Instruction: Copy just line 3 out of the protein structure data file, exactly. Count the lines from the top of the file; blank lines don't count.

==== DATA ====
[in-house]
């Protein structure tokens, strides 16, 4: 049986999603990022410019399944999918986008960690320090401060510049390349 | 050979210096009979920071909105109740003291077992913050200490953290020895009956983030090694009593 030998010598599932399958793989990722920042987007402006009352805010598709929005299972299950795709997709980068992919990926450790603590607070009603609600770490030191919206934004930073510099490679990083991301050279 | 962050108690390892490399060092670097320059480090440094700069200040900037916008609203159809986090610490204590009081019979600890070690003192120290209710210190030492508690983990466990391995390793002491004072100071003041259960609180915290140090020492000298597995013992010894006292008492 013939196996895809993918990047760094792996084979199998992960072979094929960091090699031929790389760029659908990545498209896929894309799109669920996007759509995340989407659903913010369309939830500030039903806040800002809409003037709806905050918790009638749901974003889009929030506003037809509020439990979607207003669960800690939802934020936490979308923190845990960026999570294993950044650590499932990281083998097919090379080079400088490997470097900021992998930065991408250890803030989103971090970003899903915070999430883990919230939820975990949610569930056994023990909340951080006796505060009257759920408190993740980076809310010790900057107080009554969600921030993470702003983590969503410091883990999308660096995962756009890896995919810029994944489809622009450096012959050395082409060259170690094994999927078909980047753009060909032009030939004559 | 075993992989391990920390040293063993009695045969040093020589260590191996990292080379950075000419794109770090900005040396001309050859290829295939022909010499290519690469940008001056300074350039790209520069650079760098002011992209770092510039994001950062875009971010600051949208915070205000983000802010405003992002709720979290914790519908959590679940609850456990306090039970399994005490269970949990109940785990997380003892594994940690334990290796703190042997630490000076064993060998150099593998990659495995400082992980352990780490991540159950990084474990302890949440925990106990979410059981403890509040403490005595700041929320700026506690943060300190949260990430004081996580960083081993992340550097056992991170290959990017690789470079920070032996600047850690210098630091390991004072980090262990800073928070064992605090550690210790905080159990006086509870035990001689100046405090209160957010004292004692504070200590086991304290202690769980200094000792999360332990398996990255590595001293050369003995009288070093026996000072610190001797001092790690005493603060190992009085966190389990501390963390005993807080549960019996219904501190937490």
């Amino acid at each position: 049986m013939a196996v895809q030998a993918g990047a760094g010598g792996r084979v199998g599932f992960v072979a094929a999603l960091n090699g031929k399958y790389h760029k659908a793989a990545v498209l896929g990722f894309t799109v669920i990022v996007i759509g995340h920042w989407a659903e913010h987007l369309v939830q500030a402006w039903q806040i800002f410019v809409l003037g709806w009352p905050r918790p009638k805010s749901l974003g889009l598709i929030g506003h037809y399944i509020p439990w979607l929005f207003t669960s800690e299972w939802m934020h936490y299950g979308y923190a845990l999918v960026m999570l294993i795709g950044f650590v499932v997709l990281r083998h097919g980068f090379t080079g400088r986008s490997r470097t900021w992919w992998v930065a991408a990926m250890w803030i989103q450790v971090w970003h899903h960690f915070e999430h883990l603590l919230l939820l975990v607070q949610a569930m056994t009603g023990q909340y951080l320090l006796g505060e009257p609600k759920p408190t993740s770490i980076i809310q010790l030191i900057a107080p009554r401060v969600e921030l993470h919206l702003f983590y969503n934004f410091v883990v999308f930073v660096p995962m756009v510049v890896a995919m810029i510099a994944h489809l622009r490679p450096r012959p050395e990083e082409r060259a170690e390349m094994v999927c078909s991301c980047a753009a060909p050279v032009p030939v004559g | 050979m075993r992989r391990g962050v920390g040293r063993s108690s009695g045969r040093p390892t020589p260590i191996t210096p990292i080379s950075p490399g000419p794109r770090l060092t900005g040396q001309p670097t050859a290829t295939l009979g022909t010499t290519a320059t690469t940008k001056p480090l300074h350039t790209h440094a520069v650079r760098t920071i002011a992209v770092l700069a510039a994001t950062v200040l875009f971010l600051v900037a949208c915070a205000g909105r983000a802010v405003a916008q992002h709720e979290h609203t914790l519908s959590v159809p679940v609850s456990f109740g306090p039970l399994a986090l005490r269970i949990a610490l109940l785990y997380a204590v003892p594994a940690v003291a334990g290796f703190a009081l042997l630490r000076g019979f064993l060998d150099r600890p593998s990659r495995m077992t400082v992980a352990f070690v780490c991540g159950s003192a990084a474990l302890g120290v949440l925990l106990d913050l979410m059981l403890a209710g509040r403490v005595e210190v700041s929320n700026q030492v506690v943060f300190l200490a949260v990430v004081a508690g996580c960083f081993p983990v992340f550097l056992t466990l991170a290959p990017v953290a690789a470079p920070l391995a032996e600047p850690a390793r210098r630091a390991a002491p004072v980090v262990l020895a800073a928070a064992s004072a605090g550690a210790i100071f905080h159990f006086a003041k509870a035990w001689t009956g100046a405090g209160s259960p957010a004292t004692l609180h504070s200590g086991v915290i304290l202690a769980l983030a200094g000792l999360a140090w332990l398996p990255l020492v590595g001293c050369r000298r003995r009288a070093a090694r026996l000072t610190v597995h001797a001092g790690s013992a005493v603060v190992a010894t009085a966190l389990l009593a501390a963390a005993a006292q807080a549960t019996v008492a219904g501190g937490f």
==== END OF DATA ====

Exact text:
């Amino acid at each position: 049986m013939a196996v895809q030998a993918g990047a760094g010598g792996r084979v199998g599932f992960v072979a094929a999603l960091n090699g031929k399958y790389h760029k659908a793989a990545v498209l896929g990722f894309t799109v669920i990022v996007i759509g995340h920042w989407a659903e913010h987007l369309v939830q500030a402006w039903q806040i800002f410019v809409l003037g709806w009352p905050r918790p009638k805010s749901l974003g889009l598709i929030g506003h037809y399944i509020p439990w979607l929005f207003t669960s800690e299972w939802m934020h936490y299950g979308y923190a845990l999918v960026m999570l294993i795709g950044f650590v499932v997709l990281r083998h097919g980068f090379t080079g400088r986008s490997r470097t900021w992919w992998v930065a991408a990926m250890w803030i989103q450790v971090w970003h899903h960690f915070e999430h883990l603590l919230l939820l975990v607070q949610a569930m056994t009603g023990q909340y951080l320090l006796g505060e009257p609600k759920p408190t993740s770490i980076i809310q010790l030191i900057a107080p009554r401060v969600e921030l993470h919206l702003f983590y969503n934004f410091v883990v999308f930073v660096p995962m756009v510049v890896a995919m810029i510099a994944h489809l622009r490679p450096r012959p050395e990083e082409r060259a170690e390349m094994v999927c078909s991301c980047a753009a060909p050279v032009p030939v004559g | 050979m075993r992989r391990g962050v920390g040293r063993s108690s009695g045969r040093p390892t020589p260590i191996t210096p990292i080379s950075p490399g000419p794109r770090l060092t900005g040396q001309p670097t050859a290829t295939l009979g022909t010499t290519a320059t690469t940008k001056p480090l300074h350039t790209h440094a520069v650079r760098t920071i002011a992209v770092l700069a510039a994001t950062v200040l875009f971010l600051v900037a949208c915070a205000g909105r983000a802010v405003a916008q992002h709720e979290h609203t914790l519908s959590v159809p679940v609850s456990f109740g306090p039970l399994a986090l005490r269970i949990a610490l109940l785990y997380a204590v003892p594994a940690v003291a334990g290796f703190a009081l042997l630490r000076g019979f064993l060998d150099r600890p593998s990659r495995m077992t400082v992980a352990f070690v780490c991540g159950s003192a990084a474990l302890g120290v949440l925990l106990d913050l979410m059981l403890a209710g509040r403490v005595e210190v700041s929320n700026q030492v506690v943060f300190l200490a949260v990430v004081a508690g996580c960083f081993p983990v992340f550097l056992t466990l991170a290959p990017v953290a690789a470079p920070l391995a032996e600047p850690a390793r210098r630091a390991a002491p004072v980090v262990l020895a800073a928070a064992s004072a605090g550690a210790i100071f905080h159990f006086a003041k509870a035990w001689t009956g100046a405090g209160s259960p957010a004292t004692l609180h504070s200590g086991v915290i304290l202690a769980l983030a200094g000792l999360a140090w332990l398996p990255l020492v590595g001293c050369r000298r003995r009288a070093a090694r026996l000072t610190v597995h001797a001092g790690s013992a005493v603060v190992a010894t009085a966190l389990l009593a501390a963390a005993a006292q807080a549960t019996v008492a219904g501190g937490f």